February 29, 2008, - 4:12 pm
By Debbie Schlussel
If you’re like me, and you like ordering lemon slices with your drinks at restaurants, bars, etc., it might be a good idea to stop. After reading this, I won’t ask for them any more. In fact, I’ll ask that they NOT be used.
A science professors study of 76 lemon slices from various restaurants found that 53 of them harbored harmful germs, including those associated with fecal material. Poop in your drink? Eeuuww!:
Who knows whether these lemons have been handled using sanitary procedures? Anne LaGrange Loving, a professor of science at Passaic County Community College, decided to find out.
Loving began her investigation after she saw a waitress’ fingertips dip into her soda as the drink was being brought to her table. Although lemon juice is known to kill germs, Loving devised a study to determine whether lemon slices contain germs when they are served to customers.
Using sterile collection swabs, Loving took two samples from each of 76 lemons that were served in restaurants in North Jersey. Patrons normally start to drink a beverage moments after it is served, so samples were taken right away, before a sip was taken and before anyone at the table touched it. One swab was rubbed along the rind, while a second was rubbed along the pulp. The restaurants were unaware that she was doing this. Samples were then analyzed for microbes at a clinical microbiology laboratory.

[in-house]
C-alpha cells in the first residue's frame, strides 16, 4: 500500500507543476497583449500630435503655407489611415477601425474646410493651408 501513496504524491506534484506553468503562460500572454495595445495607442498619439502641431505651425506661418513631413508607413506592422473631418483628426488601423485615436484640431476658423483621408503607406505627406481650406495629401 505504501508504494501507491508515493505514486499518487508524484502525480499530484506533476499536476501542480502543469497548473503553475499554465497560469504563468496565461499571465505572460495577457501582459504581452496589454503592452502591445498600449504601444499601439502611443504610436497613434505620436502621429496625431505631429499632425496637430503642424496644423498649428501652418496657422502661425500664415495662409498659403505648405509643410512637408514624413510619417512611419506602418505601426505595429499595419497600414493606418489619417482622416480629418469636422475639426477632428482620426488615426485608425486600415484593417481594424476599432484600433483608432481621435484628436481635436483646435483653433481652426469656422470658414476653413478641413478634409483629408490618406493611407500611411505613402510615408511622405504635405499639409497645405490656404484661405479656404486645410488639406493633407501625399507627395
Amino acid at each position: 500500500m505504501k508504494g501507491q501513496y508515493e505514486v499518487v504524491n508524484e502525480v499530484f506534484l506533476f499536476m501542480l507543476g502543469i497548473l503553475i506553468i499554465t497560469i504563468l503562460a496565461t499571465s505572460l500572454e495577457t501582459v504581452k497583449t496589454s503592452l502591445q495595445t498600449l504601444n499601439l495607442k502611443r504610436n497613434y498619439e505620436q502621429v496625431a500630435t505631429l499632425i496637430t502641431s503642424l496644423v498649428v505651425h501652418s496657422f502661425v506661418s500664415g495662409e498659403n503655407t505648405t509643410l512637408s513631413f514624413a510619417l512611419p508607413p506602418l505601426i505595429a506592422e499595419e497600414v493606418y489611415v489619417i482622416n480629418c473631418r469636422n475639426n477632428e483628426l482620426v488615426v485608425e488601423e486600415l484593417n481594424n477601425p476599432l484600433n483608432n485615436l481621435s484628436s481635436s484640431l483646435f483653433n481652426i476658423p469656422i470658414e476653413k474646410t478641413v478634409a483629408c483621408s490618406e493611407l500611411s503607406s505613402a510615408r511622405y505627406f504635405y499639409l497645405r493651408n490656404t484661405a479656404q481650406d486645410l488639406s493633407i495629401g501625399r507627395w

A total of 25 different types of germs were found on 53 out of the 76 lemons that were sampled. Some were fecal in origin (either from dirty fingertips of the restaurant employees, or from meat-contaminated cutting boards and knives), while others were types commonly found in saliva, on the skin and in the environment.
One sample had six different microorganisms on it, three of which are found in fecal material. Although some lemon slices had germs either only on the rind or only on the pulp, 29 percent had germs on both sites. In 15 instances the germs on the pulp were completely different from those on the rind, indicating that the pulp had been in contact with a contaminated surface as or after it was sliced. Sometimes when more than one lemon was sampled during a single restaurant visit, different germs were found on each.
Although there have been no reported outbreaks of illnesses attributed to lemon slices in beverages, every microorganism that was recovered had the potential to cause a variety of human infections.
This gives the saying, “Think before you drink,” a whole new meaning. GUH-ROSS!
Tags: Anne LaGrange Loving, beverage moments, cutting boards, Debbie Schlussel, human infections, knives, Passaic County Community College, professor of science, surface, waitress